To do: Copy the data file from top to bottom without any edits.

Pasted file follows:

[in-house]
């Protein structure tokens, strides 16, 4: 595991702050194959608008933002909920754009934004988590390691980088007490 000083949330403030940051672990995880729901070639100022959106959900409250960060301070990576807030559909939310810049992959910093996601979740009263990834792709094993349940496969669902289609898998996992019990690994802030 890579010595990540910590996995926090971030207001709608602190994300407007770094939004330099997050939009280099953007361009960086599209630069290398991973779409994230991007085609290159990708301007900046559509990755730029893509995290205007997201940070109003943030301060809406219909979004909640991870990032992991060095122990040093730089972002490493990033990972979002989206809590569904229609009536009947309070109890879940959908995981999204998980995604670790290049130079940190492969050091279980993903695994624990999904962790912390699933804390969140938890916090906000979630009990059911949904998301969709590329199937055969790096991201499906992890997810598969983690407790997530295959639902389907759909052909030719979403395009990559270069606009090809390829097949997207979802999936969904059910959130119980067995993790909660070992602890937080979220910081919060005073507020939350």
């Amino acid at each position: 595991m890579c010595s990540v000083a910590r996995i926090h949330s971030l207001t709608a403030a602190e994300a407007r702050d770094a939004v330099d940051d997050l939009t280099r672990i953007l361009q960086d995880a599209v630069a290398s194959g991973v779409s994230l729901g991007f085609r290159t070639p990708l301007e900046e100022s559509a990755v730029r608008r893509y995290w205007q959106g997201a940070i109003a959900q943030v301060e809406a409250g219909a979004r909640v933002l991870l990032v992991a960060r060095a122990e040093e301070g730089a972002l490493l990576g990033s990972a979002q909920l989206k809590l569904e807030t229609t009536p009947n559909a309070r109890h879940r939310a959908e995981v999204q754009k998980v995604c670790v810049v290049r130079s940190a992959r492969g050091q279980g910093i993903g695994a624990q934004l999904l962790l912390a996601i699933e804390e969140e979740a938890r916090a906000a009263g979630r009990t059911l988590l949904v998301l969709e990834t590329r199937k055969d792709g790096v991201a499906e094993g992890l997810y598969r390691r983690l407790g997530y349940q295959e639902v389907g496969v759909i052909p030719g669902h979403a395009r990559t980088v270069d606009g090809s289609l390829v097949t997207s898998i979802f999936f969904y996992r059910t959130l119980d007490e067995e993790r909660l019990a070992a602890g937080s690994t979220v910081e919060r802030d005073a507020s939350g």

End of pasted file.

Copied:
[in-house]
């Protein structure tokens, strides 16, 4: 595991702050194959608008933002909920754009934004988590390691980088007490 000083949330403030940051672990995880729901070639100022959106959900409250960060301070990576807030559909939310810049992959910093996601979740009263990834792709094993349940496969669902289609898998996992019990690994802030 890579010595990540910590996995926090971030207001709608602190994300407007770094939004330099997050939009280099953007361009960086599209630069290398991973779409994230991007085609290159990708301007900046559509990755730029893509995290205007997201940070109003943030301060809406219909979004909640991870990032992991060095122990040093730089972002490493990033990972979002989206809590569904229609009536009947309070109890879940959908995981999204998980995604670790290049130079940190492969050091279980993903695994624990999904962790912390699933804390969140938890916090906000979630009990059911949904998301969709590329199937055969790096991201499906992890997810598969983690407790997530295959639902389907759909052909030719979403395009990559270069606009090809390829097949997207979802999936969904059910959130119980067995993790909660070992602890937080979220910081919060005073507020939350």
């Amino acid at each position: 595991m890579c010595s990540v000083a910590r996995i926090h949330s971030l207001t709608a403030a602190e994300a407007r702050d770094a939004v330099d940051d997050l939009t280099r672990i953007l361009q960086d995880a599209v630069a290398s194959g991973v779409s994230l729901g991007f085609r290159t070639p990708l301007e900046e100022s559509a990755v730029r608008r893509y995290w205007q959106g997201a940070i109003a959900q943030v301060e809406a409250g219909a979004r909640v933002l991870l990032v992991a960060r060095a122990e040093e301070g730089a972002l490493l990576g990033s990972a979002q909920l989206k809590l569904e807030t229609t009536p009947n559909a309070r109890h879940r939310a959908e995981v999204q754009k998980v995604c670790v810049v290049r130079s940190a992959r492969g050091q279980g910093i993903g695994a624990q934004l999904l962790l912390a996601i699933e804390e969140e979740a938890r916090a906000a009263g979630r009990t059911l988590l949904v998301l969709e990834t590329r199937k055969d792709g790096v991201a499906e094993g992890l997810y598969r390691r983690l407790g997530y349940q295959e639902v389907g496969v759909i052909p030719g669902h979403a395009r990559t980088v270069d606009g090809s289609l390829v097949t997207s898998i979802f999936f969904y996992r059910t959130l119980d007490e067995e993790r909660l019990a070992a602890g937080s690994t979220v910081e919060r802030d005073a507020s939350g």